Rules of engagement

Brief goes here

CNET News staff
5 min read
While last year's hype over telecommunications reform promised to let the market reign supreme, today's headlines blare news of court cases, federal hearings, and 700-page government rulebooks on how to deregulate.

It's no small job

to create



for competition

to dispense with

the need for

regulation of


-- Reed Hundt,
FCC chairman

These apparent contradictions beg an obvious question: In spite of its professed intent to get government out of the way, is the Telecommunications Act of 1996 just another example of heavy-handed Washington bureaucracy?

The answer lies in the understanding that the historic legislation was not as much about deregulation as it was about increasing competition. And while it will surely reduce the government's regulatory role in the long run, it requires the one agency in particular--the Federal Communications Commission--to take on a Herculean task until that time.

In the few short years immediately following the law's enactment, the FCC is charged with the massive responsibility of creating fair rules for a new era of competition and market-driven prices. Those regulations will determine how much of the world communicates, from telephones and cable transmissions to the Internet, and will reorient the dynamics of an industry that is fast approaching one-sixth of the entire U.S. economy.

"I understand why people are asking why the FCC hasn't gone out of existence yet," said Jim Casserly, legal counsel to the commission. "But there is whole lot that we have to do to get to the point where the market can provide lower prices and more choice. One needs to be realistic about how long it takes the seeds of competition to be sown, and then to grow and flower."

That realistic timetable is certain to be more than the 12 months since the Telecommunications Act became law. Take as an example the long distance phone industry, the first communications market to be deregulated. MCI, the first long distance carrier authorized to compete with AT&T, filed an application to provide service in 1963. The long distance business wasn't declared truly competitive until 1995, more than 30 years after the FCC opened the market to new players.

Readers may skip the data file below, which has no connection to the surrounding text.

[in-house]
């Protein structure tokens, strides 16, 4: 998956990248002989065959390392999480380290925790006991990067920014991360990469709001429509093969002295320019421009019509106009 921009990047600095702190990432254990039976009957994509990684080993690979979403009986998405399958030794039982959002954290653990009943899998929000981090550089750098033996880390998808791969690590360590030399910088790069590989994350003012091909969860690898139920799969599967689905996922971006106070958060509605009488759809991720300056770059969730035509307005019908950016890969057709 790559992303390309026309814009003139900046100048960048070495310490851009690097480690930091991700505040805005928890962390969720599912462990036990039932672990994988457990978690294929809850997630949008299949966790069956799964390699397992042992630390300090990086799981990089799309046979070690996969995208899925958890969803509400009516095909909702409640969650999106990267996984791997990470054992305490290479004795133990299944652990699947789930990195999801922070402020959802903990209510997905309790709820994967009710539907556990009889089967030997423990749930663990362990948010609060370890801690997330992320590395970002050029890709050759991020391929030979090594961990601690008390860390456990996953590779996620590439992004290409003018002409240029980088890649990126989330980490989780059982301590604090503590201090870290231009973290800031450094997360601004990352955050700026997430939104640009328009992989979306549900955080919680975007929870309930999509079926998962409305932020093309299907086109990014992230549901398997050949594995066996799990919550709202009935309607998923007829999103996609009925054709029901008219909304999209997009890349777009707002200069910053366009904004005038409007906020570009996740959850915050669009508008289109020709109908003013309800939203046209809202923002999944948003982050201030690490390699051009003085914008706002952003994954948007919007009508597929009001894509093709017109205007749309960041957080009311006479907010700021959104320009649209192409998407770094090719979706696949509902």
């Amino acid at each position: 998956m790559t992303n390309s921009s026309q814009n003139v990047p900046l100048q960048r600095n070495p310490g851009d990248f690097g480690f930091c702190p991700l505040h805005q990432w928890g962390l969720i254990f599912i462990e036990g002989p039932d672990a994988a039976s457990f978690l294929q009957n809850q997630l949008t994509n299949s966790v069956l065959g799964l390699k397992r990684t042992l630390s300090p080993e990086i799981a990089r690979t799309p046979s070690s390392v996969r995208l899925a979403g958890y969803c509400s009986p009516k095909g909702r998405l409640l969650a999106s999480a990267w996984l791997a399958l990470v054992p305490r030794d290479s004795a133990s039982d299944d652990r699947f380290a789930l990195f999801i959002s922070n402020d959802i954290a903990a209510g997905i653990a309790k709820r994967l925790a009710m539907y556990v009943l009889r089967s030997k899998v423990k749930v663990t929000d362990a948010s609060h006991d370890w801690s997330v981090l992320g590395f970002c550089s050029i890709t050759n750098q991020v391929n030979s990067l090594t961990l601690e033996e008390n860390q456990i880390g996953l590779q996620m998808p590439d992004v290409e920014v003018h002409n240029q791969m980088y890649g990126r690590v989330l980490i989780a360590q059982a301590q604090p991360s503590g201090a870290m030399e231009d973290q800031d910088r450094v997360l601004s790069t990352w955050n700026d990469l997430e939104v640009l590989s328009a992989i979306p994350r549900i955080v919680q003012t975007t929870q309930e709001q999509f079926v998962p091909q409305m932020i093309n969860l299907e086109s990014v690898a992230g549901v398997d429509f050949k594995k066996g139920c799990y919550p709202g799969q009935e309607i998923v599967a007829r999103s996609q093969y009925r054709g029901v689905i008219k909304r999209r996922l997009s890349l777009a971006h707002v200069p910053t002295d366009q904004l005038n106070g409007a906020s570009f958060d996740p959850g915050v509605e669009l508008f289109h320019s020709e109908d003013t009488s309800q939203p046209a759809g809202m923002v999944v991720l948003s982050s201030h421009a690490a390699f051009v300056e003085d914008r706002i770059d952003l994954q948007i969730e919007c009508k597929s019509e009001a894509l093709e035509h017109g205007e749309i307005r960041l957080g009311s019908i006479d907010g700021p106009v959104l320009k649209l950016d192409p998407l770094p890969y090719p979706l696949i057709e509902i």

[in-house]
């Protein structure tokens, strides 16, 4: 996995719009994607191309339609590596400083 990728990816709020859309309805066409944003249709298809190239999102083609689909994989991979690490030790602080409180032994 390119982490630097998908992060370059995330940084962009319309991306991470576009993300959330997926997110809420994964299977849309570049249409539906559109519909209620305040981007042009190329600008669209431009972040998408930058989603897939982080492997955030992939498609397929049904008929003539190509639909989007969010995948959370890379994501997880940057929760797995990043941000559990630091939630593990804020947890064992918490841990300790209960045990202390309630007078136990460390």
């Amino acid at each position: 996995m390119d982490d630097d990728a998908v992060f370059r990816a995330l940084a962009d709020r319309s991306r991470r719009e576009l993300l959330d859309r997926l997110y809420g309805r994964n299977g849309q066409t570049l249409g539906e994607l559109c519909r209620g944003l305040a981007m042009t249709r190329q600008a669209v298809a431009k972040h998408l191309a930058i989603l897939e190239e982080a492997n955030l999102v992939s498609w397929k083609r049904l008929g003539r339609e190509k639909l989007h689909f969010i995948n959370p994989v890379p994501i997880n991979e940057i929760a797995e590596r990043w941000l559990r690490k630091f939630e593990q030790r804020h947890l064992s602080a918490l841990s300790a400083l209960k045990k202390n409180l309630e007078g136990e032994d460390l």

The commission's task today is do what it did for long distance for the entire spectrum of telecommunications industries, including local phone and cable services, radio and television broadcasting, and the new Internet and digital broadcasting industries. Its jobs range from approving multibillion-dollar telecommunications mergers to overseeing the minute details of local phone interconnection and consumer cable rates. For the Internet, it means that in the two years it was allotted by Congress, the FCC must set rules that provide incentives for investment and innovation in communications networks.

In the last year, the agency has conducted about 75 rulemaking proceedings in an attempt to fill in the many blanks left by the legislation. One example underscores the job's complexity.

According to the law, Internet service providers had the right to buy "unbundled loops" from telephone companies. This allows them to use the telco wires and put their own electronics, such as advanced hubs or routers, on each end to achieve higher data rates over a single phone line.